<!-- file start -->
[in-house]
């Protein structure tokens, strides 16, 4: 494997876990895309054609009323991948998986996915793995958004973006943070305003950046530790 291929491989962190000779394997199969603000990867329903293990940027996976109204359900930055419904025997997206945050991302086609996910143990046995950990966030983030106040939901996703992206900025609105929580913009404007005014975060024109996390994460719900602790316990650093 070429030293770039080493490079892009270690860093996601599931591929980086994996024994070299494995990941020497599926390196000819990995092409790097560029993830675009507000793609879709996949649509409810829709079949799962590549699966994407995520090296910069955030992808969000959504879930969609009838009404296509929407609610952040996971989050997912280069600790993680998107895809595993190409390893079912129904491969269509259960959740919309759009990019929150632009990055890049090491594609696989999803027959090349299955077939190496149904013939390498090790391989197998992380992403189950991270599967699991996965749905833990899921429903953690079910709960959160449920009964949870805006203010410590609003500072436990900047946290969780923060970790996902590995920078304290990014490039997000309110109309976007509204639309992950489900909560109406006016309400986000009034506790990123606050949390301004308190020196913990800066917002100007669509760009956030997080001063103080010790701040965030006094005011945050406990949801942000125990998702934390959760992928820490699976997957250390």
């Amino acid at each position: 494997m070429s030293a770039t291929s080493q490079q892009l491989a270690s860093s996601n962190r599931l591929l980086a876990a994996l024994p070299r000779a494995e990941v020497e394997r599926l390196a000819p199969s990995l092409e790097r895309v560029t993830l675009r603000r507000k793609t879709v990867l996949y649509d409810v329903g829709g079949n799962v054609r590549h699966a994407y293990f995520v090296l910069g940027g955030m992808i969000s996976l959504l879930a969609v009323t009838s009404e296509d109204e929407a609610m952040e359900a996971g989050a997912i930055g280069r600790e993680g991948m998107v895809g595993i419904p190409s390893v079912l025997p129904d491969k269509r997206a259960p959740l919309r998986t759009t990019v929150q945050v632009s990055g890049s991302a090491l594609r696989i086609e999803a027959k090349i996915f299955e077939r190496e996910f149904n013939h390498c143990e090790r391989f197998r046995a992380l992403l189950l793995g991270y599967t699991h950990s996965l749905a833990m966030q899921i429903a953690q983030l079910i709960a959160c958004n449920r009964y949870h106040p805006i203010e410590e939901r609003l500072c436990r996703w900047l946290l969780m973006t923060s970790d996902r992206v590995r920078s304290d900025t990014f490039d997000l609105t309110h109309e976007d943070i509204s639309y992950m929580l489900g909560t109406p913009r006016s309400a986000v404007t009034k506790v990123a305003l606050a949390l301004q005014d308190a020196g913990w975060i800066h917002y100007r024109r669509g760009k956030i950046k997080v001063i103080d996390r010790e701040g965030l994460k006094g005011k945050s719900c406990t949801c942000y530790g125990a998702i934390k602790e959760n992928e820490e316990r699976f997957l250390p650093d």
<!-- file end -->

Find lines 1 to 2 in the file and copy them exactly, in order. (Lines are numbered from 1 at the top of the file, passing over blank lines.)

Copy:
[in-house]
């Protein structure tokens, strides 16, 4: 494997876990895309054609009323991948998986996915793995958004973006943070305003950046530790 291929491989962190000779394997199969603000990867329903293990940027996976109204359900930055419904025997997206945050991302086609996910143990046995950990966030983030106040939901996703992206900025609105929580913009404007005014975060024109996390994460719900602790316990650093 070429030293770039080493490079892009270690860093996601599931591929980086994996024994070299494995990941020497599926390196000819990995092409790097560029993830675009507000793609879709996949649509409810829709079949799962590549699966994407995520090296910069955030992808969000959504879930969609009838009404296509929407609610952040996971989050997912280069600790993680998107895809595993190409390893079912129904491969269509259960959740919309759009990019929150632009990055890049090491594609696989999803027959090349299955077939190496149904013939390498090790391989197998992380992403189950991270599967699991996965749905833990899921429903953690079910709960959160449920009964949870805006203010410590609003500072436990900047946290969780923060970790996902590995920078304290990014490039997000309110109309976007509204639309992950489900909560109406006016309400986000009034506790990123606050949390301004308190020196913990800066917002100007669509760009956030997080001063103080010790701040965030006094005011945050406990949801942000125990998702934390959760992928820490699976997957250390």